My current portfolio site is a Wix site and I’m looking into switching to Squarespace. In the past when I needed to create a custom portfolio for a potential employer using my Wix site this is how I went about it…
-I removed the header from all of my site’s pages.
-Then I recreated a “header” from scratch using Wix’s basic widgets and copied this header into each of the site’s pages.
-I created a duplicate of my homepage (with the url set to something like myname.c∅m/companyname) and duplicates of the project pages that I wanted to include in the custom portfolio. I made sure that any links to the “homepage” navigated to the duplicate and not my true, original homepage.
Even if the above isn’t totally clear, the point is, this was a very time consuming way of going about doing this. Squarespace doesn’t allow the header to be removed, so I couldn’t replicate this method even if I wanted to. I feel like there is a correct way to do this that I’m missing. What’s the simplest way to go about doing this with a builder like Squarespace? Thank you for your help!!!
The heart of my question is: how do you go about sharing a custom portfolio for job openings (or do you)? Custom, as in, you’re choosing to include projects that specifically relate to that job opening, rather than using the same set of projects for every job that you’re applying to. I know, if you’re sharing a pdf rather than a website, you can add whatever project you want easily to the pdf. But a lot of job descriptions specifically ask for a website portfolio – plus, a website does feel more versatile for showcasing a project. So, I’m wondering if there’s a way to make a custom web portfolio with a service like squarespace.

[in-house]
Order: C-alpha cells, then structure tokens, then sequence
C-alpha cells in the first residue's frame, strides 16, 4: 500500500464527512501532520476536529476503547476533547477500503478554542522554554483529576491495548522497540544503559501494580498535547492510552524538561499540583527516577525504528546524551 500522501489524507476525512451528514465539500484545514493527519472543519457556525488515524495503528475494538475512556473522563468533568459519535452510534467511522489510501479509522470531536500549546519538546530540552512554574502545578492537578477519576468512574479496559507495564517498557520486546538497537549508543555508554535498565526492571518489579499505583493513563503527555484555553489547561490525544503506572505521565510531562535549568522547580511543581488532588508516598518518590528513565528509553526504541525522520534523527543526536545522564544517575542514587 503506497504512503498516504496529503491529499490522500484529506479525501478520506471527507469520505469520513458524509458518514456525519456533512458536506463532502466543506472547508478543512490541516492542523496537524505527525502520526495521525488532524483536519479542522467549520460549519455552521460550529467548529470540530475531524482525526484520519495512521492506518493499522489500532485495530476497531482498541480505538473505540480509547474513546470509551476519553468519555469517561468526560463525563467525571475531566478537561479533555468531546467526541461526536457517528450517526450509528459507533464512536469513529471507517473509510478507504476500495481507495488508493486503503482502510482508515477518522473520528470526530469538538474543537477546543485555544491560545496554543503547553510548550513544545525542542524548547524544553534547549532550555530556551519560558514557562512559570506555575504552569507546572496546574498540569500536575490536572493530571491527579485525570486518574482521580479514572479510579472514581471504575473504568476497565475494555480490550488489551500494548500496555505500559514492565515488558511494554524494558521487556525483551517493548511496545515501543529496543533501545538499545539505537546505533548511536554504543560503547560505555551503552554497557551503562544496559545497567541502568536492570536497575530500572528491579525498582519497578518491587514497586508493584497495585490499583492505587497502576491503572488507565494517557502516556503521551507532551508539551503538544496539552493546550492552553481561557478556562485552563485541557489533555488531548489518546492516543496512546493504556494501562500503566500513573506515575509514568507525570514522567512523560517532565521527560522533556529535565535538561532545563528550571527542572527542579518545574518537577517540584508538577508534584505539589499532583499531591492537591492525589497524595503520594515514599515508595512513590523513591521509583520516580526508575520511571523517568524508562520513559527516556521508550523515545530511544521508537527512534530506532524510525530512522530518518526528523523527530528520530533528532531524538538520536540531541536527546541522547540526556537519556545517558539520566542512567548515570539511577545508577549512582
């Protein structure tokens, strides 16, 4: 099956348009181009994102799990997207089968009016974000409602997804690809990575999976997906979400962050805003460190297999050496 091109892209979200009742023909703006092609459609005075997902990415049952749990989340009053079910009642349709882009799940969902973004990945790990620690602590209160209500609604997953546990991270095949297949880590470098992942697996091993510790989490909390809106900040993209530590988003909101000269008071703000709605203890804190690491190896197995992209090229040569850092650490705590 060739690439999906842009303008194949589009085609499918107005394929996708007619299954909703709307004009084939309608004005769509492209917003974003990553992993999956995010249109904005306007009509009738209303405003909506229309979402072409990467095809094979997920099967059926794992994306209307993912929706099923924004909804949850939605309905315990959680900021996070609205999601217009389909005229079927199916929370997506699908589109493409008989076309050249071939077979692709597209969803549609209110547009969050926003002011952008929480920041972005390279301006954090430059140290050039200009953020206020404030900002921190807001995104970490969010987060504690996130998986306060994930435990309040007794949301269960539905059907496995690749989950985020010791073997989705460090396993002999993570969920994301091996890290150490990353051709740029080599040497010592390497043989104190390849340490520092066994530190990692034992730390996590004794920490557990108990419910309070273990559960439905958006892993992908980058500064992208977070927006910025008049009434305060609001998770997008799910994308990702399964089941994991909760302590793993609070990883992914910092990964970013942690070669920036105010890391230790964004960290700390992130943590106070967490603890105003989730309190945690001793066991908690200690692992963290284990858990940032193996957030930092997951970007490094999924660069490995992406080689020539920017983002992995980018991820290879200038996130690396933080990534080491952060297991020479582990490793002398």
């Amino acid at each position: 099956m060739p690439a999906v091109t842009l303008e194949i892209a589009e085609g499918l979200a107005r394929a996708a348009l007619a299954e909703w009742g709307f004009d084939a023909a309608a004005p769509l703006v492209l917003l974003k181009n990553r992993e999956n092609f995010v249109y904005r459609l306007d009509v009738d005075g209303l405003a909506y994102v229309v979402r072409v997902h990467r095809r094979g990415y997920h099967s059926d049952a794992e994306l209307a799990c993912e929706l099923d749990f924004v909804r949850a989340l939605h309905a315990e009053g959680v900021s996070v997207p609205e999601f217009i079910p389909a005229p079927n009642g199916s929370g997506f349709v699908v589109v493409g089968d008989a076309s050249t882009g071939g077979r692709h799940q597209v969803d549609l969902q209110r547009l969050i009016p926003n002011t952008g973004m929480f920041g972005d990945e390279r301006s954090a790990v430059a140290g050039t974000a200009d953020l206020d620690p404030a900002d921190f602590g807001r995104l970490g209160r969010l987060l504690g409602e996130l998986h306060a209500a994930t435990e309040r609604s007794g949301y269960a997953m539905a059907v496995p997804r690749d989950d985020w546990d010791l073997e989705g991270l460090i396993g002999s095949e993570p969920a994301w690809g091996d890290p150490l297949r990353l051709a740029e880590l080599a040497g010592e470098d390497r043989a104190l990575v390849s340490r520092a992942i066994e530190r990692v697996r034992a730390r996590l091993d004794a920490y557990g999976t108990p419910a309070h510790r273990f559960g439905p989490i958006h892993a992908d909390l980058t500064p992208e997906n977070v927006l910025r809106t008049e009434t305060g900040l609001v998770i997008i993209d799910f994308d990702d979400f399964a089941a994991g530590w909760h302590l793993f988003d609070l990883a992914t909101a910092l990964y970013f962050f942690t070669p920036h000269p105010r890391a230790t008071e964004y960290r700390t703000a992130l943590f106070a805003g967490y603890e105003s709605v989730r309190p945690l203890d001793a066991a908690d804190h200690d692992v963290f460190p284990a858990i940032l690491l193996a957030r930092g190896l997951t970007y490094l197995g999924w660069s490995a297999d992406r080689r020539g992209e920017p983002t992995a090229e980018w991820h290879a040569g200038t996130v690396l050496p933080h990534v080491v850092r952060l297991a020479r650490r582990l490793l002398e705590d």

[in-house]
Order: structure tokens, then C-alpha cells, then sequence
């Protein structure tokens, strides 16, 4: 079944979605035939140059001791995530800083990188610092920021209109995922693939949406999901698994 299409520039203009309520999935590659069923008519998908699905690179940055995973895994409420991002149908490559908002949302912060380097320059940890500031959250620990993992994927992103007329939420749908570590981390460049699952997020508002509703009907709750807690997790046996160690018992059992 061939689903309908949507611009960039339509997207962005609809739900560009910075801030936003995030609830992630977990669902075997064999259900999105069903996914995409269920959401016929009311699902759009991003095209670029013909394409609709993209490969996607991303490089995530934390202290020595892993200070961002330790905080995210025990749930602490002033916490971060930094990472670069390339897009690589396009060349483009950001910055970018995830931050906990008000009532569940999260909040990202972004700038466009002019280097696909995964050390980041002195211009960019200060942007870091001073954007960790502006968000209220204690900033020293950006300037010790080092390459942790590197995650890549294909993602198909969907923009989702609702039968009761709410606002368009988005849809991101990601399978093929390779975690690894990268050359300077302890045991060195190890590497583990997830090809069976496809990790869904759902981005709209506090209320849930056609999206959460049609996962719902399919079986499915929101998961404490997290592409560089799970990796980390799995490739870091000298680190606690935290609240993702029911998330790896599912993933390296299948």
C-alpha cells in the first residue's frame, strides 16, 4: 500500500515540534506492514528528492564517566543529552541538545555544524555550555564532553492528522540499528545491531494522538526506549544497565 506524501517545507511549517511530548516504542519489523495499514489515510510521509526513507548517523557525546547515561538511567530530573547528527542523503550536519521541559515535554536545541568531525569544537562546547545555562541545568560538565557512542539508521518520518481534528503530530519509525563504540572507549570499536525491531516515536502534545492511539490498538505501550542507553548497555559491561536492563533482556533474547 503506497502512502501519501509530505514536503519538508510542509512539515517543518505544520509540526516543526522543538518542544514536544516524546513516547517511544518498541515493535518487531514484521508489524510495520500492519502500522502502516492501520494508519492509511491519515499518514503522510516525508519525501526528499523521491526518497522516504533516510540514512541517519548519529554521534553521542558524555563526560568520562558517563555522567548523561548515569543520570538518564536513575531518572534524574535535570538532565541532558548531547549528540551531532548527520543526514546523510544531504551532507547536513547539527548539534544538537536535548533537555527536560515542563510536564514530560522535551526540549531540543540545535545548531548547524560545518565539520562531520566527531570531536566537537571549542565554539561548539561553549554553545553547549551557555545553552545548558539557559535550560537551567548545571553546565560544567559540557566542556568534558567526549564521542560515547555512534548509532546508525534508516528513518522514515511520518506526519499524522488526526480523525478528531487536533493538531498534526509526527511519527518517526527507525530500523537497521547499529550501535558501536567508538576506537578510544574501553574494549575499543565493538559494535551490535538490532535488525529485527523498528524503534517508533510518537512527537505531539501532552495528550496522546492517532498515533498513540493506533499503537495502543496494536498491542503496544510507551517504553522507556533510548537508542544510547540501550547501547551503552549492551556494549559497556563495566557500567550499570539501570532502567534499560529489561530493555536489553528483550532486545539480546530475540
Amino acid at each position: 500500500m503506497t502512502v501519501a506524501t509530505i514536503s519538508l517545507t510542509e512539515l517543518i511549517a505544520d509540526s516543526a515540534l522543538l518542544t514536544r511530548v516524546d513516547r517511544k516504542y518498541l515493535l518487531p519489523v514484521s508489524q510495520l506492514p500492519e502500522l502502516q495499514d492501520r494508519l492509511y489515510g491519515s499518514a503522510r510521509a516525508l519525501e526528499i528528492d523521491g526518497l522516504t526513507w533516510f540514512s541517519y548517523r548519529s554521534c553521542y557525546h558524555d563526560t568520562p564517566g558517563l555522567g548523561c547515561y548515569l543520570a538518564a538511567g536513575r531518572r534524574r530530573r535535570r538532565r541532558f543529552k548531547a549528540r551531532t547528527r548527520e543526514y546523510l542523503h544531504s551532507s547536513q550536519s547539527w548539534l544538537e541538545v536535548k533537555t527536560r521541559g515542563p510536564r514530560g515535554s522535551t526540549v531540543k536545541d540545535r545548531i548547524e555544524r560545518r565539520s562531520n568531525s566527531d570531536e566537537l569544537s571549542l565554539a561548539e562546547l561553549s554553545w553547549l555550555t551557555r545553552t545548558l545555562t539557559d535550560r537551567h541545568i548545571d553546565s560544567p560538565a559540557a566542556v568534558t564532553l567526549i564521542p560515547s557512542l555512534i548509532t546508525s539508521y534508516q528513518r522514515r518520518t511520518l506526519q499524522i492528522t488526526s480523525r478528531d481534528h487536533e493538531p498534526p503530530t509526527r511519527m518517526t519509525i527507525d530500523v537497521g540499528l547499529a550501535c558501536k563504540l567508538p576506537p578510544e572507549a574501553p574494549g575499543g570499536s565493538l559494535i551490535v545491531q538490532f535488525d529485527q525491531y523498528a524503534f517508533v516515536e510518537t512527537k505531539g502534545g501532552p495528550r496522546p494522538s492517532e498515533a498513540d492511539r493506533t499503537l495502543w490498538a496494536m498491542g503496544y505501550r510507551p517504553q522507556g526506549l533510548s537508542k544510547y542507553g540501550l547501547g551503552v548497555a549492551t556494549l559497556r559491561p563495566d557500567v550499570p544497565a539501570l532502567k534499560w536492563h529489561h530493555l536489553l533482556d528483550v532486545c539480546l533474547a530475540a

I’ve never used Wix or Squarespace, so I can’t advise you on how to do what you described. I’ve always hand-coded my site or used a CMS, such as Joomla, making customization easier. Even so, I probably wouldn’t do what you’ve described.
In addition to what you want to do being a whole lot of work, I think it’s more important that your portfolio reflects your best work. There’s room for swapping out or adding a few images here and there if you want to emphasize something, but I wouldn’t go too far.
Assuming you’ve put your best work in your standard default portfolio, but that work doesn’t quite match up with the job you’ve applied to, I don’t think it will help much to remove some of your best work to make room for something that isn’t as good, even when it’s more targeted to the job.
For example, let’s say you’ve spent the last five years primarily designing greeting cards and wedding invitations, but you want to apply for a job in a bank’s marketing department. You don’t want the marketing director at the bank to think, “Her greeting cards are great, but those two banking promotions in her portfolio are weak in comparison.”
In previous jobs, I reviewed hundreds of portfolios. What I found impressive was when the applicant brought a few physical pieces to the interview that weren’t in the online portfolio or printed samples that were more impressive in person than online.
Of course, you want the initial online portfolio to help get that interview. Still, don’t underestimate the importance of a job-specific cover letter and resume, which are much easier to customize than a website.